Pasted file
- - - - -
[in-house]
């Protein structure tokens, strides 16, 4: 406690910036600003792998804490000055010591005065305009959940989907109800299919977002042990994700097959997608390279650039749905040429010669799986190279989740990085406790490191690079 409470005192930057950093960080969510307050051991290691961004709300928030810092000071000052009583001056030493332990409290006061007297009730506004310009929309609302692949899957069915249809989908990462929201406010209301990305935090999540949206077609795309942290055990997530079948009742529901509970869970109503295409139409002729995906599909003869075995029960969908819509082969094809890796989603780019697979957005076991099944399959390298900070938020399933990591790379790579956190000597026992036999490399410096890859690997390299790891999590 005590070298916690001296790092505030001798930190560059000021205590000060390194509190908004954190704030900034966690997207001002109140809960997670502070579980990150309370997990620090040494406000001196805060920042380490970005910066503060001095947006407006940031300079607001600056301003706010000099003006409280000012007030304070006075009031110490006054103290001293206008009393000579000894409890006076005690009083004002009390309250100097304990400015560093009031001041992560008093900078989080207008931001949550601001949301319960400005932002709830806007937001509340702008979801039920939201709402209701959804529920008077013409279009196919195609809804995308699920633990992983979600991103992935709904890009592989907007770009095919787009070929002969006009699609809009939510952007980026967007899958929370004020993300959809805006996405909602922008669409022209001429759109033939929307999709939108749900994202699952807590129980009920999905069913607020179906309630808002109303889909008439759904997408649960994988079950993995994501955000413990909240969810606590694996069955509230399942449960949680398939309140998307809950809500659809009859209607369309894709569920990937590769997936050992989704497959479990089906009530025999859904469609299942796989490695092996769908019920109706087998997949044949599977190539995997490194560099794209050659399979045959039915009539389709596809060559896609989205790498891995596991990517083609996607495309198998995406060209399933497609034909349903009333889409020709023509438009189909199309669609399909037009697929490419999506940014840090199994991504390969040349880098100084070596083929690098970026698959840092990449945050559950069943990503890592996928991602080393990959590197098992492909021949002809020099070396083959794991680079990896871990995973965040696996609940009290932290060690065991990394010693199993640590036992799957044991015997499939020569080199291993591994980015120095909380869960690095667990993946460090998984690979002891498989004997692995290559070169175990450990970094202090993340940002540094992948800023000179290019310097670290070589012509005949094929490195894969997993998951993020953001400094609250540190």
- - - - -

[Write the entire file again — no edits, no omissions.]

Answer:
[in-house]
């Protein structure tokens, strides 16, 4: 406690910036600003792998804490000055010591005065305009959940989907109800299919977002042990994700097959997608390279650039749905040429010669799986190279989740990085406790490191690079 409470005192930057950093960080969510307050051991290691961004709300928030810092000071000052009583001056030493332990409290006061007297009730506004310009929309609302692949899957069915249809989908990462929201406010209301990305935090999540949206077609795309942290055990997530079948009742529901509970869970109503295409139409002729995906599909003869075995029960969908819509082969094809890796989603780019697979957005076991099944399959390298900070938020399933990591790379790579956190000597026992036999490399410096890859690997390299790891999590 005590070298916690001296790092505030001798930190560059000021205590000060390194509190908004954190704030900034966690997207001002109140809960997670502070579980990150309370997990620090040494406000001196805060920042380490970005910066503060001095947006407006940031300079607001600056301003706010000099003006409280000012007030304070006075009031110490006054103290001293206008009393000579000894409890006076005690009083004002009390309250100097304990400015560093009031001041992560008093900078989080207008931001949550601001949301319960400005932002709830806007937001509340702008979801039920939201709402209701959804529920008077013409279009196919195609809804995308699920633990992983979600991103992935709904890009592989907007770009095919787009070929002969006009699609809009939510952007980026967007899958929370004020993300959809805006996405909602922008669409022209001429759109033939929307999709939108749900994202699952807590129980009920999905069913607020179906309630808002109303889909008439759904997408649960994988079950993995994501955000413990909240969810606590694996069955509230399942449960949680398939309140998307809950809500659809009859209607369309894709569920990937590769997936050992989704497959479990089906009530025999859904469609299942796989490695092996769908019920109706087998997949044949599977190539995997490194560099794209050659399979045959039915009539389709596809060559896609989205790498891995596991990517083609996607495309198998995406060209399933497609034909349903009333889409020709023509438009189909199309669609399909037009697929490419999506940014840090199994991504390969040349880098100084070596083929690098970026698959840092990449945050559950069943990503890592996928991602080393990959590197098992492909021949002809020099070396083959794991680079990896871990995973965040696996609940009290932290060690065991990394010693199993640590036992799957044991015997499939020569080199291993591994980015120095909380869960690095667990993946460090998984690979002891498989004997692995290559070169175990450990970094202090993340940002540094992948800023000179290019310097670290070589012509005949094929490195894969997993998951993020953001400094609250540190």